SOMERSET —Ken Halverson, Somerset, remembers that when he was a child he was not allowed to go swimming in public pools because it was believed that was how polio spread.
“It was terrible — some of my friends had it and they still limp, all these years later,” he said.
For years polio was still found in four countries. But as of Friday India has gone one year without a reported new case of the disease.
“It’s wonderful news,” Halverson said. “Polio is being wiped out as a result of Rotary International, the Gates Foundation and the other partners.”
It is almost impossible to exaggerate the terror posed by polio at the time. Parents were afraid that their children would be stricken — possibly killed or condemned by paralysis to live inside iron-lung machines. From 1942 to 1955 the polio virus killed and crippled thousands.
Then in the early 1950s the first polio vaccine was developed by Dr. Jonas Salk and a team of scientists at the University of Pittsburgh. Within five years polio was all but wiped out in the United States. In 1958 Dr. Albert Sabin and his team developed the oral polio vaccine. There are an estimated 1.6 million polio survivors in this country.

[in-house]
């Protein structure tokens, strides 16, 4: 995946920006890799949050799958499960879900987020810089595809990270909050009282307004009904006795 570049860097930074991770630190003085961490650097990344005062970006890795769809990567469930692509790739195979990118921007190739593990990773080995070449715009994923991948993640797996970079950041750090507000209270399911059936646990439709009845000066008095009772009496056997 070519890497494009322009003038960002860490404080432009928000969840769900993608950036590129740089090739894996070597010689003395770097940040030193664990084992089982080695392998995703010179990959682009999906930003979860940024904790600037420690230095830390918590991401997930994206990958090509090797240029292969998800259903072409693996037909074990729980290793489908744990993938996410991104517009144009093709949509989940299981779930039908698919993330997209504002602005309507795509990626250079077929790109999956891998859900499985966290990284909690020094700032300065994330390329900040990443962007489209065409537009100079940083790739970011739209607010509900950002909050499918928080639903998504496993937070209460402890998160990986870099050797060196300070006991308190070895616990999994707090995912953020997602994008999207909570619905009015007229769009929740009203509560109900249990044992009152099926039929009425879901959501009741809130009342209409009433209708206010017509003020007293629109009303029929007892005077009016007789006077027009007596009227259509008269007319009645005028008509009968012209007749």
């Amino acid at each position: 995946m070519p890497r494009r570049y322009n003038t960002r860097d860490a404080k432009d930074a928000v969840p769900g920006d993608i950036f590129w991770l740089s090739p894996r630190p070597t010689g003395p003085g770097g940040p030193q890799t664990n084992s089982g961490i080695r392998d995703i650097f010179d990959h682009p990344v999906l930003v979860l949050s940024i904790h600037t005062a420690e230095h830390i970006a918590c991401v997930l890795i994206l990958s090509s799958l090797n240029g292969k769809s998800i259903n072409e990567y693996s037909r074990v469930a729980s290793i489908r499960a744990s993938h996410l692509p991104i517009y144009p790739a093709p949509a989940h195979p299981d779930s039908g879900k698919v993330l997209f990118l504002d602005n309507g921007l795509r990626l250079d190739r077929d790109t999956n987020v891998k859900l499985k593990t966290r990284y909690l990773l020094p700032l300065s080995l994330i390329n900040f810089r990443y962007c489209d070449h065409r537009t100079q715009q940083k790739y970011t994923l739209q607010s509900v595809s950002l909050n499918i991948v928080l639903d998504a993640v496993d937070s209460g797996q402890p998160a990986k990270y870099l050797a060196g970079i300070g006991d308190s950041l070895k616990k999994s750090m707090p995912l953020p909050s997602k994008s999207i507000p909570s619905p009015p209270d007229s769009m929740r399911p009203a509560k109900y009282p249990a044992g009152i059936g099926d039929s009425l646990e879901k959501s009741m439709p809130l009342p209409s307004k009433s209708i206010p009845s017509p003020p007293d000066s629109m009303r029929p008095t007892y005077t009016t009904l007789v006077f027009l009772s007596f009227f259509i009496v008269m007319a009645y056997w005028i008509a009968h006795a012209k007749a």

Rotary began a PolioPlus program in 1985 and became a partner in the Global Polio Eradication Initiative in 1988. The Bill & Melinda Gates Foundation, the World Health Organization and UNICEF are the other partners. Halverson was at a Rotary convention in Munich, Germany, in 1988 when Global Polio Eradication was adopted as a Rotary project. He and several others from Somerset went to Germany because a member from the Rotary District was being installed in an international office.
“When we came back our club adopted it,” Halverson said. “George Cook, who died recently, was chairman of our first campaign and our club raised $52,000. Polio was dreaded.”
Rotary members throughout the world have donated more than $1 billion to eradicate polio. India must go three years without a case for polio to be considered eradicated there. There are still cases in Afghanistan, Pakistan and Nigeria. There were 1,352 cases worldwide reported in 2011.
Rita Halverson, Ken’s wife, agreed that the India announcement is a reason to celebrate.
“I’m so proud that Rotary has played a major role in this,” she said.
Rotary members now are participating in a $200 million fundraising campaign in response to a $355 million challenge grant from the Gates Foundation.
Rotary International President Kalyan Banerjee lives in Vapi, India.
“I am immensely proud of what Rotary has accomplished,” he said in a written statement. “However, we know this is not the end of our work. Rotary and our partners must continue to immunize children in India and in other countries until the goal of a polio-free world is finally achieved.”